U.S. service members need your support

Every year there are plenty of ceremonies and solemn dedications to all of those who have put on a uniform to defend the United States. Making the ultimate sacrifice is one of the greatest heroic deeds a person can do. But what many people don’t realize is that only a very small percentage of the population shoulders the burden of fighting in foreign lands, worrying if loved ones will come home, and dealing with the irreparable loss of someone who fell in combat. If you had to guess what portion of the population is directly affected by military action, what would be your guess? Ten percent? Twenty percent? The answer may shock you.

Only about one percent of the population currently serves in the military. And younger people under the age of thirty only have about a one in three chance of having an immediate family member that’s served. If that seems like a very small amount, consider that only about nine percent of the population served during World War II. People over the age of fifty, though, have a seventy-five percent chance of having an immediate family member that served. The point is, it’s always been less than ten percent of the population that’s shouldered the burden of America’s defense. This puts the impetus on the other 99% of the population to show their support however they can. Whether it’s marine ribbons, navy pins, or army shirts, there are ways to publically display that you stand with the men and women in uniform. If you want to show your support for military service members and families, there are a number of things that you can do.

Write your congressperson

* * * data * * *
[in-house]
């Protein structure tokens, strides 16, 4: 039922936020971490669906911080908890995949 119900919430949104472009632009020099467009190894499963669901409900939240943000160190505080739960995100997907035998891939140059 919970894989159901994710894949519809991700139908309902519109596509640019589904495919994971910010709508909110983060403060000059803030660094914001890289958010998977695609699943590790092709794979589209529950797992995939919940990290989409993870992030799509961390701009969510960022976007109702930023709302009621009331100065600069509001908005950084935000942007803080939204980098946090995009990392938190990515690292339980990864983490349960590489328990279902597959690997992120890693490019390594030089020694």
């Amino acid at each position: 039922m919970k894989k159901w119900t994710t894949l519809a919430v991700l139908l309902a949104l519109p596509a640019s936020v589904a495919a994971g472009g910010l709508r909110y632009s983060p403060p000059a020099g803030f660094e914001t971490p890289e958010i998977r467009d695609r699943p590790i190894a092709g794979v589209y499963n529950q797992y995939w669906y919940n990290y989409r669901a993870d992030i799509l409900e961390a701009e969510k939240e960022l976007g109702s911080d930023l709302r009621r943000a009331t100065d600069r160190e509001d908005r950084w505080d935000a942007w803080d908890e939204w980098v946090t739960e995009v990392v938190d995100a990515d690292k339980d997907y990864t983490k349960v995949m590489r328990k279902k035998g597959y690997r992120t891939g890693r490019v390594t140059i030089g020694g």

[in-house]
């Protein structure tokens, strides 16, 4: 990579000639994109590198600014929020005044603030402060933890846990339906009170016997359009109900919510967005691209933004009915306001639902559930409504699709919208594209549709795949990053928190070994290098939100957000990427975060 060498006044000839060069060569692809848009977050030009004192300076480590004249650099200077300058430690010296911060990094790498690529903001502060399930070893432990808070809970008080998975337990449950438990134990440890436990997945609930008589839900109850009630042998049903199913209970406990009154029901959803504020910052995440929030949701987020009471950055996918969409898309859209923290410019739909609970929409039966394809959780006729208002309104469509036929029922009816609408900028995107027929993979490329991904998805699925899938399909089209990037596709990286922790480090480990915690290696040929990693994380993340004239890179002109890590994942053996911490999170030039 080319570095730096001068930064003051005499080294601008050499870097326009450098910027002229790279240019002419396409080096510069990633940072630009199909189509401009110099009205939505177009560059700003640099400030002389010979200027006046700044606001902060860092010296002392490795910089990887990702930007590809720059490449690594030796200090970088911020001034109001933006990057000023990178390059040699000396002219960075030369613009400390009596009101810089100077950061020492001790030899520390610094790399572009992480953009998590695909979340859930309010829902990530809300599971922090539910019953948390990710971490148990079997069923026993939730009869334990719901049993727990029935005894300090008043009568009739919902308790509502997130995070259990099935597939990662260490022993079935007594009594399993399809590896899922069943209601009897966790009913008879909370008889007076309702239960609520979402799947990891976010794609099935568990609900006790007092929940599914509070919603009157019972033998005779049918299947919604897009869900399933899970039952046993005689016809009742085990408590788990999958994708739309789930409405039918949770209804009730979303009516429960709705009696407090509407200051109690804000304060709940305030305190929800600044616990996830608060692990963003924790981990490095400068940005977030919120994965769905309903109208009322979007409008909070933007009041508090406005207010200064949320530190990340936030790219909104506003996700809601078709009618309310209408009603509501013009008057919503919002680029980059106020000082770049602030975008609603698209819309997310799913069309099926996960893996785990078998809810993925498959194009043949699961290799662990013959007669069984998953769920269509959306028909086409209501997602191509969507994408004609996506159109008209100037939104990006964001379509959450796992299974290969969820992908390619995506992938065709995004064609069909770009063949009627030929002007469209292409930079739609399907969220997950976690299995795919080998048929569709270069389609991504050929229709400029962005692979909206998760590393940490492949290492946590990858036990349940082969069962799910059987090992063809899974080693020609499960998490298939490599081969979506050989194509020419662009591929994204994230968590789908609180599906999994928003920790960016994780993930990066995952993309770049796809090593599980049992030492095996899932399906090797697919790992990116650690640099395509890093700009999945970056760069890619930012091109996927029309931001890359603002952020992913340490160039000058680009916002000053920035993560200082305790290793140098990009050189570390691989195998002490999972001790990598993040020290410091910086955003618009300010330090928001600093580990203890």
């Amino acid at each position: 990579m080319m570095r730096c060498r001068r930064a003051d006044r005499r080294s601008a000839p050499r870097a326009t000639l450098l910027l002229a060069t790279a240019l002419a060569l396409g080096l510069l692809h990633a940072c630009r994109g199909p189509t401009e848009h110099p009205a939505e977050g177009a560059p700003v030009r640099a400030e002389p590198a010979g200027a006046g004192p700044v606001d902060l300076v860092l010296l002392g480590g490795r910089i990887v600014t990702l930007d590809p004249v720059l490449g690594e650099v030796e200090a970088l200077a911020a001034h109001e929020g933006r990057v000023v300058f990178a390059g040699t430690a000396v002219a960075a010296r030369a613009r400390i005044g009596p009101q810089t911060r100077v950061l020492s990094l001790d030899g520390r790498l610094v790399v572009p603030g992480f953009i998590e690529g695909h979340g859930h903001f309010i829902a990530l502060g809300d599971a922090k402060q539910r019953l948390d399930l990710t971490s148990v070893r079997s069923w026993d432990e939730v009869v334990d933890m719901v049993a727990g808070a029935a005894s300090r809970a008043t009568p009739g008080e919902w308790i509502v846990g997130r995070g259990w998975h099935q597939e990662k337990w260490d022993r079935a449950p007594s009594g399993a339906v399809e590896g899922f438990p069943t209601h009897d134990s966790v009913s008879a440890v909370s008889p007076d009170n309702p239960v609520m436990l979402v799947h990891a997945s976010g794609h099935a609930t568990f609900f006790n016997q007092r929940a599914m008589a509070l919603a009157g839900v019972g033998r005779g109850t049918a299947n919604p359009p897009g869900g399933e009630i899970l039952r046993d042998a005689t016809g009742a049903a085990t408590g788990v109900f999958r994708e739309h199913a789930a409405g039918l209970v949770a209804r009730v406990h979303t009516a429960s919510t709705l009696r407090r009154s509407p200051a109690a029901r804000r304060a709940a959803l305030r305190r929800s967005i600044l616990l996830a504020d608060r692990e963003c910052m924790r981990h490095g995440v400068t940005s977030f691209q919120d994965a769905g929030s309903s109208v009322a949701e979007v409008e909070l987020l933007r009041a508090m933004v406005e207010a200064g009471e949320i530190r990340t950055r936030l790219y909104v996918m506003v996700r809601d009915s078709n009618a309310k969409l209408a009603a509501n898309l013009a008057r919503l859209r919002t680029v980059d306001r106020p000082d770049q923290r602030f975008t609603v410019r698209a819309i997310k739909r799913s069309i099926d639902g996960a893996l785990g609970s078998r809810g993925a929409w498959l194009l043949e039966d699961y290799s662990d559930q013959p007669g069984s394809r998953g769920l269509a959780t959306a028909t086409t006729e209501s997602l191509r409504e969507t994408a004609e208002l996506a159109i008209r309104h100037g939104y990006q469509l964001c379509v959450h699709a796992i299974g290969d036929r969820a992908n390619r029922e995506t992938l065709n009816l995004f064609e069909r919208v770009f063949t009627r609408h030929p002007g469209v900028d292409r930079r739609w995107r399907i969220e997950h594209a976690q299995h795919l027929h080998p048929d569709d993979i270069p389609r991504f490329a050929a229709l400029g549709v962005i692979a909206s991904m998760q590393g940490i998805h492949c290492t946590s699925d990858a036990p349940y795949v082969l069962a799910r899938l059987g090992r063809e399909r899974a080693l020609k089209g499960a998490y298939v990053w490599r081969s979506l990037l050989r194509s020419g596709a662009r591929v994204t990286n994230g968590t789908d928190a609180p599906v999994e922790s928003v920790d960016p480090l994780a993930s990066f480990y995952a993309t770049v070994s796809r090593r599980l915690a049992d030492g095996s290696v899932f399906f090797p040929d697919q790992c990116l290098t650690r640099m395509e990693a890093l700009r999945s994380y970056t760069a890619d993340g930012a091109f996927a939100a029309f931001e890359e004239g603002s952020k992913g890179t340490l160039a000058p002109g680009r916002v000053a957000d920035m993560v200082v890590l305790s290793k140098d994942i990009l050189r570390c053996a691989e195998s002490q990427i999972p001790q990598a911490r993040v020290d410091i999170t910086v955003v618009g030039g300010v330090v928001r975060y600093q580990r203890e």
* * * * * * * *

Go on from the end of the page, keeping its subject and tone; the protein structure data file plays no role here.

More than anything else, returning service members need real support. There is a backlog in the Department of Veterans Affairs as far as getting service members the benefits that they’ve earned. Only pressure on elected officials can help speed up a process that shouldn’t be so slow and mired in red tape. Though the situation is improving, there is much work to be done to ensure that veterans receive the benefits that they are entitled to after serving.

Display your support

Put on your navy pins or buy a bumper sticker that says you support the men and women serving in every branch of the military. Visibility is important. With less than one percent of the population serving, it’s easy to become disengaged and lose sight of the fact that people are overseas living in constant danger. It doesn’t take much to remind people of this reality. It doesn’t have to be something expensive. But purchasing something that can catch someone’s eye and make him or her think for a moment about service members is a great gesture.

There are many things you can do to help your local service members. Get involved in a veterans charity. Organize a benefit for them. It could also be as something as simple as thanking someone for their service if you see them in a public place in uniform.

Blogger and American military advocate looking to expand his reach for helping military veterans in need.